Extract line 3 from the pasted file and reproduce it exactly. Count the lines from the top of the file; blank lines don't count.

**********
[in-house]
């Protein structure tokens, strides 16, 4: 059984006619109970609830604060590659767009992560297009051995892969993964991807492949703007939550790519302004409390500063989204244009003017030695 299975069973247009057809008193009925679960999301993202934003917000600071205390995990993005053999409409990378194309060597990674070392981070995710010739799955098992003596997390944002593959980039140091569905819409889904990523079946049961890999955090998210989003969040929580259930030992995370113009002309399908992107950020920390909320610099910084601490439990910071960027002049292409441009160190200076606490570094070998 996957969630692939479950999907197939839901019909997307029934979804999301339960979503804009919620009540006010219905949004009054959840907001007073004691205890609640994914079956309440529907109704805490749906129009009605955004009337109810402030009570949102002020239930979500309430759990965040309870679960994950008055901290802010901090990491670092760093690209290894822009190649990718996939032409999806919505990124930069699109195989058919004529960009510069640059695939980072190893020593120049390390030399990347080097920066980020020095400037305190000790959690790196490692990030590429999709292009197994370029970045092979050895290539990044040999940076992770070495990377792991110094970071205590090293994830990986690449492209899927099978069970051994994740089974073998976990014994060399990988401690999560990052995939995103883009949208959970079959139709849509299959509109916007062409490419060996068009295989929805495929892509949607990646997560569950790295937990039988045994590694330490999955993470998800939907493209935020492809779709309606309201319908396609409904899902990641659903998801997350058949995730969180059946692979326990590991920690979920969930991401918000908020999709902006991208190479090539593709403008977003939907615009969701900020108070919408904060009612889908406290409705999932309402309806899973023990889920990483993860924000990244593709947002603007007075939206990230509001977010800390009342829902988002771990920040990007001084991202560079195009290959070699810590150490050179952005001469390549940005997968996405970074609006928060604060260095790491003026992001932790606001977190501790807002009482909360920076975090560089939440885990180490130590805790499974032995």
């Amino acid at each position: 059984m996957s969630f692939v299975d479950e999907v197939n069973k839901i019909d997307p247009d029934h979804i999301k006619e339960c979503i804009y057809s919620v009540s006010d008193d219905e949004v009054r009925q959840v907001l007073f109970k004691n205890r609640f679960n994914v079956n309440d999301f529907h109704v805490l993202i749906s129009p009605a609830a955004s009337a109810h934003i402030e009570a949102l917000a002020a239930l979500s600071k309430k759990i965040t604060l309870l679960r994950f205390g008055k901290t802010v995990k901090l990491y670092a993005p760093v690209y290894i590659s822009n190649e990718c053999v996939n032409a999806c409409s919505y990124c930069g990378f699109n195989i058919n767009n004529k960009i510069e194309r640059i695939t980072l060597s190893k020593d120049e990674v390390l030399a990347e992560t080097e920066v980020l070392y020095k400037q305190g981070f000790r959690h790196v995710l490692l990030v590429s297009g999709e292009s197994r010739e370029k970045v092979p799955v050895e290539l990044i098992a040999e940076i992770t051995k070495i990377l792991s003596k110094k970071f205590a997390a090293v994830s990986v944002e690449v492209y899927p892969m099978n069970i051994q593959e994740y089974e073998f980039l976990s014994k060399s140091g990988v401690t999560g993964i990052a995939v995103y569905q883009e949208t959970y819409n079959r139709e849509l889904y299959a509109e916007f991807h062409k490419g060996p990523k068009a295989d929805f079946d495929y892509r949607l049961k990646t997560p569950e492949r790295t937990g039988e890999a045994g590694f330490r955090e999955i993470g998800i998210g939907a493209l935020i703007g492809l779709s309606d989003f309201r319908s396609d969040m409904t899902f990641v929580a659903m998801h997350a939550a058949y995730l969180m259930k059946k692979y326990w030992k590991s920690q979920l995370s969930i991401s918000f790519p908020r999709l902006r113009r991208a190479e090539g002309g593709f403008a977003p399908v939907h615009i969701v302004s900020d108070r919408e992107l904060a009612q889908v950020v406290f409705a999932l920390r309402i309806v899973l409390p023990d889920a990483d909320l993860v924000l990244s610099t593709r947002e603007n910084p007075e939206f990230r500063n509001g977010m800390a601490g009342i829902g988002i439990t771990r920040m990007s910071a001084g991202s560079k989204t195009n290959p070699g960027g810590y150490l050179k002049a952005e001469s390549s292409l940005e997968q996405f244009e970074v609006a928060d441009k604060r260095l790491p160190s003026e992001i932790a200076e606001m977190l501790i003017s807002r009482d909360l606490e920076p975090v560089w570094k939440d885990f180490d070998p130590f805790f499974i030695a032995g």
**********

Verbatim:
């Amino acid at each position: 059984m996957s969630f692939v299975d479950e999907v197939n069973k839901i019909d997307p247009d029934h979804i999301k006619e339960c979503i804009y057809s919620v009540s006010d008193d219905e949004v009054r009925q959840v907001l007073f109970k004691n205890r609640f679960n994914v079956n309440d999301f529907h109704v805490l993202i749906s129009p009605a609830a955004s009337a109810h934003i402030e009570a949102l917000a002020a239930l979500s600071k309430k759990i965040t604060l309870l679960r994950f205390g008055k901290t802010v995990k901090l990491y670092a993005p760093v690209y290894i590659s822009n190649e990718c053999v996939n032409a999806c409409s919505y990124c930069g990378f699109n195989i058919n767009n004529k960009i510069e194309r640059i695939t980072l060597s190893k020593d120049e990674v390390l030399a990347e992560t080097e920066v980020l070392y020095k400037q305190g981070f000790r959690h790196v995710l490692l990030v590429s297009g999709e292009s197994r010739e370029k970045v092979p799955v050895e290539l990044i098992a040999e940076i992770t051995k070495i990377l792991s003596k110094k970071f205590a997390a090293v994830s990986v944002e690449v492209y899927p892969m099978n069970i051994q593959e994740y089974e073998f980039l976990s014994k060399s140091g990988v401690t999560g993964i990052a995939v995103y569905q883009e949208t959970y819409n079959r139709e849509l889904y299959a509109e916007f991807h062409k490419g060996p990523k068009a295989d929805f079946d495929y892509r949607l049961k990646t997560p569950e492949r790295t937990g039988e890999a045994g590694f330490r955090e999955i993470g998800i998210g939907a493209l935020i703007g492809l779709s309606d989003f309201r319908s396609d969040m409904t899902f990641v929580a659903m998801h997350a939550a058949y995730l969180m259930k059946k692979y326990w030992k590991s920690q979920l995370s969930i991401s918000f790519p908020r999709l902006r113009r991208a190479e090539g002309g593709f403008a977003p399908v939907h615009i969701v302004s900020d108070r919408e992107l904060a009612q889908v950020v406290f409705a999932l920390r309402i309806v899973l409390p023990d889920a990483d909320l993860v924000l990244s610099t593709r947002e603007n910084p007075e939206f990230r500063n509001g977010m800390a601490g009342i829902g988002i439990t771990r920040m990007s910071a001084g991202s560079k989204t195009n290959p070699g960027g810590y150490l050179k002049a952005e001469s390549s292409l940005e997968q996405f244009e970074v609006a928060d441009k604060r260095l790491p160190s003026e992001i932790a200076e606001m977190l501790i003017s807002r009482d909360l606490e920076p975090v560089w570094k939440d885990f180490d070998p130590f805790f499974i030695a032995g």